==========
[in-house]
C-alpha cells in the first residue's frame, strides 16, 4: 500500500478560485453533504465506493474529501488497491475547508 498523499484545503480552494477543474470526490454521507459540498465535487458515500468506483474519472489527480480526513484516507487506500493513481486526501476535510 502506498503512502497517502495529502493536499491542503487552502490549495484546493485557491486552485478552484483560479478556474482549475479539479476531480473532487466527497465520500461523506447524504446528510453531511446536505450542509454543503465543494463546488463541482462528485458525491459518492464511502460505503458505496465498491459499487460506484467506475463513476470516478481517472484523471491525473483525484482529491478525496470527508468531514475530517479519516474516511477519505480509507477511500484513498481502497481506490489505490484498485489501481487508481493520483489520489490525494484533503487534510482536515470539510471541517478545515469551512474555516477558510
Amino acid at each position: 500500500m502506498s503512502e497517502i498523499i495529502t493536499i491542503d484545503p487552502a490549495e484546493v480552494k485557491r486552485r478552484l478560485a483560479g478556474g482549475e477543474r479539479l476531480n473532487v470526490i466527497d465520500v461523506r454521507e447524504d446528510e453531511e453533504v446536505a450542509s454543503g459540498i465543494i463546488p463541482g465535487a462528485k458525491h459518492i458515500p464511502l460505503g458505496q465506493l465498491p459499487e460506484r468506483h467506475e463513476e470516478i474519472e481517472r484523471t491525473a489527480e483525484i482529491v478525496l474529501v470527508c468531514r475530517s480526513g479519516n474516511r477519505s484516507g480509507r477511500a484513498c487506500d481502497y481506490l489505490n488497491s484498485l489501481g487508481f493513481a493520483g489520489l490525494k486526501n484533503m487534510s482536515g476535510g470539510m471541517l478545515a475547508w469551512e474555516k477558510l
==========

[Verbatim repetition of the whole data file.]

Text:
[in-house]
C-alpha cells in the first residue's frame, strides 16, 4: 500500500478560485453533504465506493474529501488497491475547508 498523499484545503480552494477543474470526490454521507459540498465535487458515500468506483474519472489527480480526513484516507487506500493513481486526501476535510 502506498503512502497517502495529502493536499491542503487552502490549495484546493485557491486552485478552484483560479478556474482549475479539479476531480473532487466527497465520500461523506447524504446528510453531511446536505450542509454543503465543494463546488463541482462528485458525491459518492464511502460505503458505496465498491459499487460506484467506475463513476470516478481517472484523471491525473483525484482529491478525496470527508468531514475530517479519516474516511477519505480509507477511500484513498481502497481506490489505490484498485489501481487508481493520483489520489490525494484533503487534510482536515470539510471541517478545515469551512474555516477558510
Amino acid at each position: 500500500m502506498s503512502e497517502i498523499i495529502t493536499i491542503d484545503p487552502a490549495e484546493v480552494k485557491r486552485r478552484l478560485a483560479g478556474g482549475e477543474r479539479l476531480n473532487v470526490i466527497d465520500v461523506r454521507e447524504d446528510e453531511e453533504v446536505a450542509s454543503g459540498i465543494i463546488p463541482g465535487a462528485k458525491h459518492i458515500p464511502l460505503g458505496q465506493l465498491p459499487e460506484r468506483h467506475e463513476e470516478i474519472e481517472r484523471t491525473a489527480e483525484i482529491v478525496l474529501v470527508c468531514r475530517s480526513g479519516n474516511r477519505s484516507g480509507r477511500a484513498c487506500d481502497y481506490l489505490n488497491s484498485l489501481g487508481f493513481a493520483g489520489l490525494k486526501n484533503m487534510s482536515g476535510g470539510m471541517l478545515a475547508w469551512e474555516k477558510l